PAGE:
Relative to White male residents (P = .04), White females had 27% lower odds (OR = 0.73; 95% CI, 0.46–1.15) and Black males had 47% (OR = 0.53; 95% CI, 0.25–1.10) lower odds of having enough food, but not type wanted. Black females had 22% times higher odds (OR = 1.22; 95% CI, 0.73–2.06). Similarly, White females (OR = 0.47; 95% CI, 0.15–1.54) and Black males (OR = 0.75; 95% CI, 0.24–2.39) had lower odds of sometimes or often not having enough food compared with White males; Black female residents had 26% higher odds of sometimes or often not having enough food compared with White males (OR = 1.26;, 95% CI, 0.45–3.48). Furthermore, compared with those with a 4-year college degree (P =.01), residents with a high school education or less had 26% higher odds of having enough food but not type wanted (OR = 1.26; 95% CI, 0.72–2.21) and more than 3 times higher odds of not having enough food sometimes or often (OR = 3.46; 95% CI, 1.45–8.23). Residents with some college had 36% (OR = 1.36; 95% CI, 0.85–2.15) higher odds of having enough food but not type wanted, and more than 3 times higher odds of not having enough food sometimes or often (OR = 3.78; 95% CI, 1.63–8.78). Additionally, compared with employed residents (P = .002), those who were unemployed had 4 times higher odds of not having enough food sometimes or often (OR = 4.02; 95% CI, 1.55–10.39).
Compared with White male residents (P < .001), White females had nearly 2 times higher odds of sometimes worrying about food (OR = 1.93; 95% CI, 1.04–3.60), although Black males had 44% higher odds (OR = 1.44; 95% CI, 0.69–3.00) and Black females had more than 4 times the odds (OR = 4.25; 95% CI, 2.28–7.94). Regarding always or nearly always worrying about food, White females had 57% lower odds of worry, compared with White males (OR = 0.43; 95% CI, 0.20–0.93). Black males had 19% higher odds (OR = 1.19; 95% CI, 0.52–2.75), and Black females had nearly 3 times higher odds of always or nearly always worrying about food compared with White males (OR = 2.99; 95% CI, 1.52–5.87). Compared with households without children (P = .04), those with children had 72% higher odds of sometimes worrying about food (OR = 1.72; 95% CI, 1.06–2.80). Although neither age nor education were found to be predictors of food worry (P = .67 and P = .22, respectively), employment status was significant (P = .01), such that those unemployed had 2 times higher odds of always worrying about food than those employed (OR = 2.37; 95% CI, 1.27–4.41) (Table 3).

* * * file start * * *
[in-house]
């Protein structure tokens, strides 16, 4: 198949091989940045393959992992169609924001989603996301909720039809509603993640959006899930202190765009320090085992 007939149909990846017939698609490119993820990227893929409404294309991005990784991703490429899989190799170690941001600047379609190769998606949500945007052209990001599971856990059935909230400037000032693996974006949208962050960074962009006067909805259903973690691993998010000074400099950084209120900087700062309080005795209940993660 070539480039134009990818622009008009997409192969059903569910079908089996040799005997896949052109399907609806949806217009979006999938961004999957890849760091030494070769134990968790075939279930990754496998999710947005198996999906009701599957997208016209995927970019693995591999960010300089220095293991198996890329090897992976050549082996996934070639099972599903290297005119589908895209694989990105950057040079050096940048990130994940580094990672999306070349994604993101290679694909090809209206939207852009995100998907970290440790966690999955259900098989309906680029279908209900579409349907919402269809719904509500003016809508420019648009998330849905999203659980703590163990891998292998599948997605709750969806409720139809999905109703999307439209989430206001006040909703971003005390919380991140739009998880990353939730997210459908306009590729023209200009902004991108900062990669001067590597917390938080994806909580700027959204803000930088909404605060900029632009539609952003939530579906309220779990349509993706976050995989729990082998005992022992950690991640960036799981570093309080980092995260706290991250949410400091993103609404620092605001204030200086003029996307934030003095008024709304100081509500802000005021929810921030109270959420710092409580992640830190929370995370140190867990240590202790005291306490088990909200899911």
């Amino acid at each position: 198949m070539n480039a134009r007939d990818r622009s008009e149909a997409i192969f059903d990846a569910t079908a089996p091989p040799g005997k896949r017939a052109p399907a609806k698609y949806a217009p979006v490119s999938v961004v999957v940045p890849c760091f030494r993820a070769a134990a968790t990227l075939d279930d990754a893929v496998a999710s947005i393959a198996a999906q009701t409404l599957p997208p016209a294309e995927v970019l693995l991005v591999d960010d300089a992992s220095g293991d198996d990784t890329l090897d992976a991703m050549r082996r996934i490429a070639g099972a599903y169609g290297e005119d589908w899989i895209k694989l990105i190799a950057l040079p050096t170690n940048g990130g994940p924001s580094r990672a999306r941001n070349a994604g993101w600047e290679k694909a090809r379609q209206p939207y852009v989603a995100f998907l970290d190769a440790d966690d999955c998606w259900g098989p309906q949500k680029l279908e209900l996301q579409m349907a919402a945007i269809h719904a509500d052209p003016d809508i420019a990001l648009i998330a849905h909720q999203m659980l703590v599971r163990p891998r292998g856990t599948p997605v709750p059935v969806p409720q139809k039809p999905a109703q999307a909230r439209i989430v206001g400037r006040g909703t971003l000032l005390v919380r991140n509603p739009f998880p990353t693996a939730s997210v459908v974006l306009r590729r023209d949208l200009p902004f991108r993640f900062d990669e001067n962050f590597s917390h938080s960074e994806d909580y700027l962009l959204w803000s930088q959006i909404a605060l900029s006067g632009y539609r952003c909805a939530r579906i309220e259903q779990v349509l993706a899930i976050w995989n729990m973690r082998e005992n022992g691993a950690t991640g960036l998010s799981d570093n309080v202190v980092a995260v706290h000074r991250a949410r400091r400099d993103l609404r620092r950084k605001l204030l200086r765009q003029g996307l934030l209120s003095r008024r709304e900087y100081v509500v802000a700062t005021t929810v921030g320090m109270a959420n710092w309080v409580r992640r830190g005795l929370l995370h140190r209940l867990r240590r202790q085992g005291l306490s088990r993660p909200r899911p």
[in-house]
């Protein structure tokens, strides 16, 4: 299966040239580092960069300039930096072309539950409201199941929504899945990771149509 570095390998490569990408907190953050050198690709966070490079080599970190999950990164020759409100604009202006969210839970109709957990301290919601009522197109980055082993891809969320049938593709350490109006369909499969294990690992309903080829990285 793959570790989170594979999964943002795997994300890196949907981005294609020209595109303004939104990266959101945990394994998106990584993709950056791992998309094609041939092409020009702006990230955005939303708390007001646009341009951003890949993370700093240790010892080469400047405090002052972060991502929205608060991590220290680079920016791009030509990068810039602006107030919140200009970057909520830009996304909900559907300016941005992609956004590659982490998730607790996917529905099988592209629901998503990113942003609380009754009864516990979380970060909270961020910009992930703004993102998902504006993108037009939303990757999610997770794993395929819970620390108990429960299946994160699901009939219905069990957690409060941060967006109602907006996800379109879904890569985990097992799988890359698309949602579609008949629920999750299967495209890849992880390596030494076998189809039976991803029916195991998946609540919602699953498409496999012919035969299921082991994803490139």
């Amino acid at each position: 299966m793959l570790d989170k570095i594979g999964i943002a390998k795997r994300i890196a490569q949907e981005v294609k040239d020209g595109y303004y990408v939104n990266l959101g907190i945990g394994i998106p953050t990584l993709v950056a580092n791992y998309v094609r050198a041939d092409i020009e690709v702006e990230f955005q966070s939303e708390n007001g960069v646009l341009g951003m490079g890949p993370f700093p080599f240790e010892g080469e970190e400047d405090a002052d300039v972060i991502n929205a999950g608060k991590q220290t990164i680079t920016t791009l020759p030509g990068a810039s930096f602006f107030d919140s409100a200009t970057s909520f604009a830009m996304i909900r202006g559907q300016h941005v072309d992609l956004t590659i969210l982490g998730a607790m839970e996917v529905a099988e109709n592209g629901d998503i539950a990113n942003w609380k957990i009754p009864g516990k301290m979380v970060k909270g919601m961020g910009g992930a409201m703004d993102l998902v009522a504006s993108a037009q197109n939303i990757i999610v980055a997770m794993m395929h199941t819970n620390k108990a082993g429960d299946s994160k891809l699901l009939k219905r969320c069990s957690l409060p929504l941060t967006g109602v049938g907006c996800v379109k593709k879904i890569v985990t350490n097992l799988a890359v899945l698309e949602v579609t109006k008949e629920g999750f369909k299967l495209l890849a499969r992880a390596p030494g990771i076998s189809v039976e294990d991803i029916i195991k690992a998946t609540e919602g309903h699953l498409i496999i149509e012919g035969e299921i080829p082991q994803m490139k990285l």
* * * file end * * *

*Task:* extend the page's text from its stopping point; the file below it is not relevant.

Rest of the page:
The aim of this study was to investigate the relationship between sociodemographic characteristics and 2 important social determinants of health, employment loss and food insecurity, during the COVID-19 pandemic among Black and White adults living in Saint Louis County, Missouri. We separately analyzed both employment loss and food insecurity and found that Black adult residents were disproportionately affected, compared with White adults. Additionally, we observed that Black females experienced the greatest burden of economic hardships.
These results corroborate findings from an emerging body of literature demonstrating the excessive burden of COVID-19 among Black Americans generally (18), and among Black women more specifically (19–21). We emphasize, however, that these are not new challenges for Black women, but long-standing systemic social and economic injustices against this group on the basis of their interlocking identities of being both Black and female (14,22). Because of their intersectional oppressions, Black women experience racism and sexism that make them more likely to be segregated into low-wage occupations that offer inadequate benefits, workplace inflexibility, and job insecurity (23,24). In the context of COVID-19, these sex and race inequities have placed a disproportionate number of Black women on the frontlines, working in jobs that cannot be done from home, which places them at higher risk of potential COVID-19 infections, hospitalizations, and deaths (21).